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Athlete update

Catcher keeps eye on major leagues

By NANCY MORGAN
Published June 6, 2004

It has been eight years since Chris Heintz (Countryside/South Florida) was drafted by the Chicago White Sox. But it's this season with the Minnesota Twins that the catcher thinks he may have his best shot at making it to the majors.

"Getting to the majors is a lot about timing and being in the right time and right place," said Heintz, 29. "It's also helpful to get a person with power to recognize you.

"I wouldn't keep playing if I didn't think I could make it," he said. "Now, I'm the new guy on the team and can try my best to impress someone."

After signing with the Twins in 2003 and playing 23 games for their AAA Rochester Red Wings, Heintz has the team's third-highest batting average (.318) and five home runs.

Before his pursuit of a professional baseball career, Heintz enjoyed impressive high school basketball and baseball seasons and was the 1992 Times baseball player of the year. At South Florida in 1992-96, he set career records for batting, doubles and RBIs. His 1996 single-season marks for 106 hits and 95 RBIs still stand. He was Conference USA's first player of the year in '96. He was a third-team All-American and selected for the GTA Academic All-American squad.

"My transition from college to the pros was made so much easier because of Coach (Eddie) Cardieri at South Florida," Heintz said. "He was great at teaching the fundamentals so that I was solid. The White Sox taught the same way." Heintz joined the Sox organization in 1996 after being drafted in the 19th round. From hitting a homer his first pro at-bat, he worked his way to Chicago's Triple A Charlotte team in 2001.

"I was only with Charlotte about five games, sort of insurance for them," Heintz said. "I could tell I was at the end of my run with them and not playing much anymore. It was time to move on."

While with the White Sox, Heintz was named to the 1998 Carolina League All-Star squad. He led his team in RBIs and was second in batting. Released by Chicago in 2002, Heintz signed with St. Louis' AA New Haven Ravens.

"Probably the highlight for me, besides hitting a home run my first time up, was being chosen for the AA All-Star team when I was with St. Louis," he said. "Only two catchers in the National League were chosen." From the time Heintz began as a youth, he always played the infield - usually second base or shortstop. He continued in the infield at South Florida and sporadically filled in at catcher. After joining the White Sox, catching became his primary position.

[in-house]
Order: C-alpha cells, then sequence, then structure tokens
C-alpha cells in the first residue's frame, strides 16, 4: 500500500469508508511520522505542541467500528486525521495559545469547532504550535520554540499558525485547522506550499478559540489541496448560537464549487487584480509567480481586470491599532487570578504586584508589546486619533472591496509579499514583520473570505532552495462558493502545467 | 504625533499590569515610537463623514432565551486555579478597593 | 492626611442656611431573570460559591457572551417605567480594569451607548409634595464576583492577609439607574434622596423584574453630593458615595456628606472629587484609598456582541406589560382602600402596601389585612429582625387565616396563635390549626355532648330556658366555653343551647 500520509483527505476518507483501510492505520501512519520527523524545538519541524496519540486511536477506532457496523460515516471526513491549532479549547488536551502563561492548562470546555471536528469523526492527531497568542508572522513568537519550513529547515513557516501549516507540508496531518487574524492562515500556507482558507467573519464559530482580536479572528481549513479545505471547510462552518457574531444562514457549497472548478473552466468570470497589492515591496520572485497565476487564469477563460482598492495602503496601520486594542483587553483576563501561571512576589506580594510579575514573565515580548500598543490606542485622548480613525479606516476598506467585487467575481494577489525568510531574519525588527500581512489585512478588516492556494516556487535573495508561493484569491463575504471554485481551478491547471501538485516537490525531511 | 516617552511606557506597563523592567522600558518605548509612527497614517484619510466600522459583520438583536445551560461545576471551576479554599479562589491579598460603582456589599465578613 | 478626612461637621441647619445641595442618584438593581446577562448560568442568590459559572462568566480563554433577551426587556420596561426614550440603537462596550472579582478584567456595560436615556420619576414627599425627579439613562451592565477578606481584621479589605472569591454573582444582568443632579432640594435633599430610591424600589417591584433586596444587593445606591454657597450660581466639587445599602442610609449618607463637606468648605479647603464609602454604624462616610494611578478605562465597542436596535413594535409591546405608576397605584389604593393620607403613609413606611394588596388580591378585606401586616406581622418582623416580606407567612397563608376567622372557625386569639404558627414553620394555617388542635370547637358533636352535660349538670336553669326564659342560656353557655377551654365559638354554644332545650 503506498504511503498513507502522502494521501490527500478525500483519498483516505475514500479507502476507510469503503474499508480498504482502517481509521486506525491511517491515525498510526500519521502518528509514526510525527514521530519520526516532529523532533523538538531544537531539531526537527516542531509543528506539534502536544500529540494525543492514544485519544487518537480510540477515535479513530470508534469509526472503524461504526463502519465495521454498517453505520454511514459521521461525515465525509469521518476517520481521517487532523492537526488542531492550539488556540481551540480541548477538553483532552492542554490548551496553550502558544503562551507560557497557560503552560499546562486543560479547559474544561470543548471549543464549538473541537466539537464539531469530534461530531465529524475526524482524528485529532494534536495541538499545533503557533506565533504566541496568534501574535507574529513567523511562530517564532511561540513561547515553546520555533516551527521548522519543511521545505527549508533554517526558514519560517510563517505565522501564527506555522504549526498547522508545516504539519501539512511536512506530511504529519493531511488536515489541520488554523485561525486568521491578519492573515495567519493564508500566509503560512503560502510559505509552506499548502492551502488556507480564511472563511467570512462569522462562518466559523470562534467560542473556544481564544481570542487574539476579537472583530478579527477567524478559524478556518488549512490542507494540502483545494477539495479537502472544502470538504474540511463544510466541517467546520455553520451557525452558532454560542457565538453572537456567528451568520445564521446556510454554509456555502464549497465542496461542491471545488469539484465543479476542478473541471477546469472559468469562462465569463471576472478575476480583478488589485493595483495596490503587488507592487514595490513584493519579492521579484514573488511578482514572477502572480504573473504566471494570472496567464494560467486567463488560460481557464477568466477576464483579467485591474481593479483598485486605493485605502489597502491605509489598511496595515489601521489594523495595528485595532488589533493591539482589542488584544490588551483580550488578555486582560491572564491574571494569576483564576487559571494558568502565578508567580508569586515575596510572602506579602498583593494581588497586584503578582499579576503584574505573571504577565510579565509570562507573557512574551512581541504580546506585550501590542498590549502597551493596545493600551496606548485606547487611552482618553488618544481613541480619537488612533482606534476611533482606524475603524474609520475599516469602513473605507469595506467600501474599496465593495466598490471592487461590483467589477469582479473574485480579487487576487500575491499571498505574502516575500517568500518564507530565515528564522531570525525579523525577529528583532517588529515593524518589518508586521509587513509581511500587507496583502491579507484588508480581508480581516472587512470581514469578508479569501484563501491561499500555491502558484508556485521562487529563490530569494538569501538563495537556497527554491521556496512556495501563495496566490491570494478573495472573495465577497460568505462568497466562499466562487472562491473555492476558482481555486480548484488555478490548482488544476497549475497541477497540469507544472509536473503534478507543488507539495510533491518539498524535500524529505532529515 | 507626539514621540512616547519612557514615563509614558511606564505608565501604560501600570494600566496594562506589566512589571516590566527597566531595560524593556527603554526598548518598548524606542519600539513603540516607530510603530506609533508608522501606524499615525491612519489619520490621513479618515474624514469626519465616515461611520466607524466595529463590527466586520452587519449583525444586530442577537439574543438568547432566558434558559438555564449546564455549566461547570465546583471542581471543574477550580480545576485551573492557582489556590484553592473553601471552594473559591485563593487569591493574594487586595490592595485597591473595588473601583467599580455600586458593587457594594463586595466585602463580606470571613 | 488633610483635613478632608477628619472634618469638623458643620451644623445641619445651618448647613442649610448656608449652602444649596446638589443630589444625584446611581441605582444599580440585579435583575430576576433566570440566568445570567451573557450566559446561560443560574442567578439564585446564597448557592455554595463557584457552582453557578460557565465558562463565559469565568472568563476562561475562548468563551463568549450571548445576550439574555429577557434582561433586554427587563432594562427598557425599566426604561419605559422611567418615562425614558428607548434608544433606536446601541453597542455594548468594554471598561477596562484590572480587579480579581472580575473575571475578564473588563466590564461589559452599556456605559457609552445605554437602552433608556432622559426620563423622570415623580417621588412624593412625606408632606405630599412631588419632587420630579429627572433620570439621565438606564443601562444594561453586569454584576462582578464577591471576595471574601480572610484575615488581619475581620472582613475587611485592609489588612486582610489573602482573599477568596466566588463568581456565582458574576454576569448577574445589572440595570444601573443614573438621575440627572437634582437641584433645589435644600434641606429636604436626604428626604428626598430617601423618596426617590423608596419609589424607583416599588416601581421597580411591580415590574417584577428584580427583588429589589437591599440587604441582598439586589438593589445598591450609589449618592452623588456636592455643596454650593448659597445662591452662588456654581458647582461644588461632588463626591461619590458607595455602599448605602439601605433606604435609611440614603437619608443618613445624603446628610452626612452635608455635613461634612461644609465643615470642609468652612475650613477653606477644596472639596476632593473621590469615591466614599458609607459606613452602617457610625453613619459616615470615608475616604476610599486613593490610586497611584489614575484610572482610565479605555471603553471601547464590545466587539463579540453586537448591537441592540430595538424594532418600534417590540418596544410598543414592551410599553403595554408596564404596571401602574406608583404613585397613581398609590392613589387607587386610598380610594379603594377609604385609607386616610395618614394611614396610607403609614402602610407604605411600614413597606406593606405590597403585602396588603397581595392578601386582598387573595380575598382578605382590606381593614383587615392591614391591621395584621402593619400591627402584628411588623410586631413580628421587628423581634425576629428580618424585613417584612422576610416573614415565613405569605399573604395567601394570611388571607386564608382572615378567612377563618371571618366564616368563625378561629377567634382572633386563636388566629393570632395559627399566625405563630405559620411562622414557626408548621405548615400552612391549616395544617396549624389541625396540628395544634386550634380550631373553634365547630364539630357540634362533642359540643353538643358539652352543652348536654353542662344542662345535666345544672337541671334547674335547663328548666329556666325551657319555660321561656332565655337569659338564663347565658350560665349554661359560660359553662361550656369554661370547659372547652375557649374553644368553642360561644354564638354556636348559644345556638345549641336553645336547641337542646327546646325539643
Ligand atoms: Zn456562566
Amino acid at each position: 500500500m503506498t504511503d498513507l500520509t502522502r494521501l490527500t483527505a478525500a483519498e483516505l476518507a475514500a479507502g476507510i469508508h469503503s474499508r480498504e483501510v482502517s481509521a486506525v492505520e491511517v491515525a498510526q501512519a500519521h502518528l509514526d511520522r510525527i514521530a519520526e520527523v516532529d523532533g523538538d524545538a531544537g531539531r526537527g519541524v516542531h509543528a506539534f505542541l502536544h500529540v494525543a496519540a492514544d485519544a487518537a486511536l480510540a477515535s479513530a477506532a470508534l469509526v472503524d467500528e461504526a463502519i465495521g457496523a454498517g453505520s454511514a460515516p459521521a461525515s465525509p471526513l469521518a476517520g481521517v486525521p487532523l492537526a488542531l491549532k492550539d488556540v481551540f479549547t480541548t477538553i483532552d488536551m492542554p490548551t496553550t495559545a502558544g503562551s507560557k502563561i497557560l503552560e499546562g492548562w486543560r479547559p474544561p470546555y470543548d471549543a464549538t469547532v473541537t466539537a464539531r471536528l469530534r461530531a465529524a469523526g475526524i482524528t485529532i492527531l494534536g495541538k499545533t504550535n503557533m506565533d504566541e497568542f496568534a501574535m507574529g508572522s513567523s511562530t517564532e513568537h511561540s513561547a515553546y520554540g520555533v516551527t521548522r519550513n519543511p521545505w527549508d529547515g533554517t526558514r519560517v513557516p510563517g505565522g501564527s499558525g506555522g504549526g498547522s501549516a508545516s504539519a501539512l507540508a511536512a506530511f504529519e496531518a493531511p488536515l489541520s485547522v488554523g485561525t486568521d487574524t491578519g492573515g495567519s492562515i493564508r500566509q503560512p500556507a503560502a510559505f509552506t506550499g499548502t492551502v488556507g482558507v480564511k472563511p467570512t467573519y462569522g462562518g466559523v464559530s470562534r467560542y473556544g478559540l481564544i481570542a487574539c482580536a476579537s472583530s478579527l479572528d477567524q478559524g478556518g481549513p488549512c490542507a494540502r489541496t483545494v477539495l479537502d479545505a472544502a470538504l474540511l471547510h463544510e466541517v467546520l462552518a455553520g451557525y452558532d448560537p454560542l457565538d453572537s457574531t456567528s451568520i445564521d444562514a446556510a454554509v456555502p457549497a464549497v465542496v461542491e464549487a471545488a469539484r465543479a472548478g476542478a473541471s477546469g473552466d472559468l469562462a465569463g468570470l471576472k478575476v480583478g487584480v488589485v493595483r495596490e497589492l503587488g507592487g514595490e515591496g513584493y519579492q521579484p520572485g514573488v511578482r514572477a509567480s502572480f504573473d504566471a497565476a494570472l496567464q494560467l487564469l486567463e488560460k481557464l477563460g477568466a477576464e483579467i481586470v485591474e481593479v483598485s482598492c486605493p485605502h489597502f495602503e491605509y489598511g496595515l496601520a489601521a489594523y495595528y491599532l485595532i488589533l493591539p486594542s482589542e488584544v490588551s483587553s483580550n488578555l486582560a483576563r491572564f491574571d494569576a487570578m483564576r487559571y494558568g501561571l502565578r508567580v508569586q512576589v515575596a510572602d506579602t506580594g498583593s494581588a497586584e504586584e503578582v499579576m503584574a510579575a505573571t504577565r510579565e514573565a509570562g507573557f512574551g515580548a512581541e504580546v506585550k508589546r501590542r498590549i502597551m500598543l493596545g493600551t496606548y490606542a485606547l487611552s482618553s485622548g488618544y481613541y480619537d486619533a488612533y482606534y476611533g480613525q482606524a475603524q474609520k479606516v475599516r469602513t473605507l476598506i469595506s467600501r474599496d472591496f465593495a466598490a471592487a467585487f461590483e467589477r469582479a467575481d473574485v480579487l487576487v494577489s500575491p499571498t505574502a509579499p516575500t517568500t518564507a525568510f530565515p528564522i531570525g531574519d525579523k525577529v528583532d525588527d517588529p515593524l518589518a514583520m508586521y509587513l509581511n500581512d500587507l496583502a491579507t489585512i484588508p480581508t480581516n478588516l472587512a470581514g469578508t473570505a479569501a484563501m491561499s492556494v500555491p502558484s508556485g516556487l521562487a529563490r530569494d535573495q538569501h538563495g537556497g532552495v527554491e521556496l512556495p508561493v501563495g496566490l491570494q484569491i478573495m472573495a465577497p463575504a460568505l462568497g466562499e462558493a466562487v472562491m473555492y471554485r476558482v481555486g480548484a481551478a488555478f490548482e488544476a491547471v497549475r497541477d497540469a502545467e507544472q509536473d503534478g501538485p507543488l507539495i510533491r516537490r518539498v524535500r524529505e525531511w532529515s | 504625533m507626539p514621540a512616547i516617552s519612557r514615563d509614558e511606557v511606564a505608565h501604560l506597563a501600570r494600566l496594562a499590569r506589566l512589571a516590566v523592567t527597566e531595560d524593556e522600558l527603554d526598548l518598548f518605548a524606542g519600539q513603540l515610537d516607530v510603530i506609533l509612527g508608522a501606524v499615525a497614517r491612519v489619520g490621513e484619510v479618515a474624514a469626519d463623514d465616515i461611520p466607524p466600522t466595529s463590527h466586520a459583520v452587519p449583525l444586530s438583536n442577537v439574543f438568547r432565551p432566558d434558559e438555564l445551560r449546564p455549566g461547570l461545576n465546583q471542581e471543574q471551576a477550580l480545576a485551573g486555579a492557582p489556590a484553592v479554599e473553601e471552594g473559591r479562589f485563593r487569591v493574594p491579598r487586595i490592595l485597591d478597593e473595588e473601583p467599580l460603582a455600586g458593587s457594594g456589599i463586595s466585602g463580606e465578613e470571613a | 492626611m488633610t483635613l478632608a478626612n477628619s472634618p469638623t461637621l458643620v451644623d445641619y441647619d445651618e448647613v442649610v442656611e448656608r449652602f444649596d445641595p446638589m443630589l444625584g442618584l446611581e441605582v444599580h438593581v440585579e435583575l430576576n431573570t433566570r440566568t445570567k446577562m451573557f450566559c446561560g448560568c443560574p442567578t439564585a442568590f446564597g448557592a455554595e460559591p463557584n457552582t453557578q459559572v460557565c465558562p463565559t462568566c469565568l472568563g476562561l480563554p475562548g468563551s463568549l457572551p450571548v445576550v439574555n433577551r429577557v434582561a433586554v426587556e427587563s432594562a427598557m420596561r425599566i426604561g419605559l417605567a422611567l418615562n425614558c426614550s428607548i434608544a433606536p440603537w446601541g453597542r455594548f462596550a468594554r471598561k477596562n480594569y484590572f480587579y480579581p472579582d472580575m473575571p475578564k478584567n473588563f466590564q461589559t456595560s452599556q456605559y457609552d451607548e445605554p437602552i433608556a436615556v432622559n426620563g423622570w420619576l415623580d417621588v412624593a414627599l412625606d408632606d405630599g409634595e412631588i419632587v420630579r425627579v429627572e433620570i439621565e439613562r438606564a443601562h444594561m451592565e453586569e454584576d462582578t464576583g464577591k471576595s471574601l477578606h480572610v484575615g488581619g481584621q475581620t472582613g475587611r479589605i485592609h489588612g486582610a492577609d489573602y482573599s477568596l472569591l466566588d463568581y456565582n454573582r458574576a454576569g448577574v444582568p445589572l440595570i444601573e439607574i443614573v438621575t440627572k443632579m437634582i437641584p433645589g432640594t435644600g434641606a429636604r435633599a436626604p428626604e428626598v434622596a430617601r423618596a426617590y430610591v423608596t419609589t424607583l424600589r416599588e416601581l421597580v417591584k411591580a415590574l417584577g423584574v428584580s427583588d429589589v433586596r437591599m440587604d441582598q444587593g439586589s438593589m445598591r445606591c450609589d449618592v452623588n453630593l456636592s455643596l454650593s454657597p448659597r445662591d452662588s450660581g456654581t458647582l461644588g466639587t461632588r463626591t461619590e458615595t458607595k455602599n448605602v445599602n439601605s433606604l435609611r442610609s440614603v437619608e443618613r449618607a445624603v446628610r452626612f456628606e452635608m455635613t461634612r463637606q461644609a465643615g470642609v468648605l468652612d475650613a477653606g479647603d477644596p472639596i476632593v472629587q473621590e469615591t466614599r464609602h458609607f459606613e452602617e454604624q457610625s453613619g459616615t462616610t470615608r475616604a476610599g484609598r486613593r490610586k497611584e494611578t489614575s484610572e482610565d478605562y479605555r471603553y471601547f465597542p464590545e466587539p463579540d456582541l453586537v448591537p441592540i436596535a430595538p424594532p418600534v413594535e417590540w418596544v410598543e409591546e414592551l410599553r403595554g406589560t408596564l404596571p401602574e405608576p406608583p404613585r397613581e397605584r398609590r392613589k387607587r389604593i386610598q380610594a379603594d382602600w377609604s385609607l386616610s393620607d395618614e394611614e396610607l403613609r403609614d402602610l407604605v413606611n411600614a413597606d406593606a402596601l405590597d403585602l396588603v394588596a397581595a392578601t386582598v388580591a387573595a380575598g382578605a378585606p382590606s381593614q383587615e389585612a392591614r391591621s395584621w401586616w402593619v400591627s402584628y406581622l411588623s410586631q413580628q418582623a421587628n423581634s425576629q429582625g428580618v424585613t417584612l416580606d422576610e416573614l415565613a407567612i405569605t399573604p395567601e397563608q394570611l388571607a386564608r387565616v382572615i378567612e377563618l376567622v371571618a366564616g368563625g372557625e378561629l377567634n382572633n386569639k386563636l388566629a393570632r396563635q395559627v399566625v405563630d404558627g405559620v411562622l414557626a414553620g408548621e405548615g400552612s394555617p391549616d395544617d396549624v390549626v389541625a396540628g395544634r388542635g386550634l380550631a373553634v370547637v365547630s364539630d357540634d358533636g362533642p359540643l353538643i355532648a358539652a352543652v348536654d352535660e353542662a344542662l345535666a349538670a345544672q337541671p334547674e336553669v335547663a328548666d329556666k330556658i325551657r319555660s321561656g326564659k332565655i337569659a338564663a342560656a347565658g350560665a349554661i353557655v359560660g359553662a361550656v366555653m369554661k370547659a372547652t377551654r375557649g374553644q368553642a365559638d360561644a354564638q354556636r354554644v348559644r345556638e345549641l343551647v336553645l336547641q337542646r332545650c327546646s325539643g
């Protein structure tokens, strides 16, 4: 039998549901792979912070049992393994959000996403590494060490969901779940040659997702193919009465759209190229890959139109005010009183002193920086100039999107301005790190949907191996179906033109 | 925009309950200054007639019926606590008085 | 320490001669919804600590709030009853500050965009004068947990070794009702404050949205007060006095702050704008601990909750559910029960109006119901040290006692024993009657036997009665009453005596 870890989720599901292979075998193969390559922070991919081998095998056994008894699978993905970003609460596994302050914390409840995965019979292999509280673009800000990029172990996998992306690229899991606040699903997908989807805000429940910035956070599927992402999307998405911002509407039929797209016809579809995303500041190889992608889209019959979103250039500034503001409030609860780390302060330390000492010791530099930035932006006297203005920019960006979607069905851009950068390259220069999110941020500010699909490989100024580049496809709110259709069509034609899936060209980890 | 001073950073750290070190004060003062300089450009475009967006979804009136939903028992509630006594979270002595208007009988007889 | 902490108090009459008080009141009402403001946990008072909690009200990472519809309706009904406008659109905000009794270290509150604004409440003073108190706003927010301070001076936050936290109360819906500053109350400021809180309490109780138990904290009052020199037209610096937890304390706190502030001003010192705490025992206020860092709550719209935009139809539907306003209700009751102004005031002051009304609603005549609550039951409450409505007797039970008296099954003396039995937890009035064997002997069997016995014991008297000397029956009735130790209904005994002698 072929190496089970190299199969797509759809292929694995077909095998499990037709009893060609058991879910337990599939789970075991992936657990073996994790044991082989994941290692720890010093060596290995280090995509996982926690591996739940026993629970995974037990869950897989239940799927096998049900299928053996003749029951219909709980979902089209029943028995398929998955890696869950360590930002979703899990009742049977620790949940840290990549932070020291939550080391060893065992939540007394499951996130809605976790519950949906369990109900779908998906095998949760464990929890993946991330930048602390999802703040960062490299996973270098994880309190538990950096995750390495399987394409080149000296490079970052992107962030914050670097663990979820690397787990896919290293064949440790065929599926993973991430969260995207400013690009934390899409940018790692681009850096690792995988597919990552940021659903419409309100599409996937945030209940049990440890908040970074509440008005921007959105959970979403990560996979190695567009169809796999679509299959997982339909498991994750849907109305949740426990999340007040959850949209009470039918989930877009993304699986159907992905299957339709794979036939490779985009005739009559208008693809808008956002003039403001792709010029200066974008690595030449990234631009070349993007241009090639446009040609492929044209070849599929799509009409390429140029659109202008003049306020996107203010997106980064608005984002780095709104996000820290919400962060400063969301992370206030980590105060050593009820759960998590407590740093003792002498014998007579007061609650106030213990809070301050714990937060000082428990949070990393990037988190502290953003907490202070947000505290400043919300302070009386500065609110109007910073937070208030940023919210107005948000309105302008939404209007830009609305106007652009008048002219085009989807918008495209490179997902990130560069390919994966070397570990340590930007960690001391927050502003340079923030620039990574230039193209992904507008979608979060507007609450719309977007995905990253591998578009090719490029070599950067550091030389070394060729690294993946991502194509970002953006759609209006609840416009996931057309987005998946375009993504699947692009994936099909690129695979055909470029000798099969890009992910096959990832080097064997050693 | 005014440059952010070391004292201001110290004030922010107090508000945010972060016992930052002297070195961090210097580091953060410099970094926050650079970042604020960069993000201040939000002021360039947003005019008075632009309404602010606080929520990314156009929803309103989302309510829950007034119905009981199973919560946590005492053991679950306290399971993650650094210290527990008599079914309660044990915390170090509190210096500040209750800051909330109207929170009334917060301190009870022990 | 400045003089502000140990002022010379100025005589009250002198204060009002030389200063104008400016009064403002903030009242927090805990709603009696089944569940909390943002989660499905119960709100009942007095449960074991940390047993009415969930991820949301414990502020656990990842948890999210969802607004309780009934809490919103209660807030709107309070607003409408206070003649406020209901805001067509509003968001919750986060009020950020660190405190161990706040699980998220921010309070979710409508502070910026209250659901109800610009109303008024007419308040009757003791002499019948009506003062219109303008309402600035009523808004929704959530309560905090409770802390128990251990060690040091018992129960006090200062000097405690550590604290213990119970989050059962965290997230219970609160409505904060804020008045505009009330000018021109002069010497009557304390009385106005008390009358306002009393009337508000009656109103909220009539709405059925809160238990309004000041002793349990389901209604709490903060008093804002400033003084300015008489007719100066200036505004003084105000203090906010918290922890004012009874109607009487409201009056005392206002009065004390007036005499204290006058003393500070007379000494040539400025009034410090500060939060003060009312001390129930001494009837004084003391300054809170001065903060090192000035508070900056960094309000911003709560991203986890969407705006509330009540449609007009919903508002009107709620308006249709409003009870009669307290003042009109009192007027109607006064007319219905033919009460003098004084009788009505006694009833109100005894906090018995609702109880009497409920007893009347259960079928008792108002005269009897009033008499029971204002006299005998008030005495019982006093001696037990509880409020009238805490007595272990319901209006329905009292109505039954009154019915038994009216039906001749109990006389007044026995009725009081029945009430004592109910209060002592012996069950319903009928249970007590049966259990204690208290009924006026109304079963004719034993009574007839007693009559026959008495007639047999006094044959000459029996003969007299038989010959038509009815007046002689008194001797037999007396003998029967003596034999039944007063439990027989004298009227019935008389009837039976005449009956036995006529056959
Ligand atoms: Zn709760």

"I struggled to make the transition to catcher because it's not an easy position to play," Heintz said. "You definitely need a strong arm, but a lot of it is the mental capability. Being responsible for every pitch does help give control of the game, but you have to have the mentality to stay with it." After a stint with the Cardinals, Heintz spent the 2003 season with the Pittsburgh Pirates' AA Altoona Curve. He hit .258 and had 26 RBIs in 78 games.

Heintz always has considered himself an offensive player. To date, he has a 10-game hitting streak. In baseball years, Heintz realizes he may be getting old. But the competitive edge is there.

"When I'm home the six months between seasons, I try not to think too much about baseball and just re-charge my batteries," he said.

"At the end of the last two seasons, I haven't known what I was going to do. I would think about it, wait until my agent called and he told me what teams may be wanting me to play. If I would get excited, then I was ready to go again."

Heintz married Stacey Nichols, South Florida's associate head softball coach, in November and may consider a more stable lifestyle in the near future.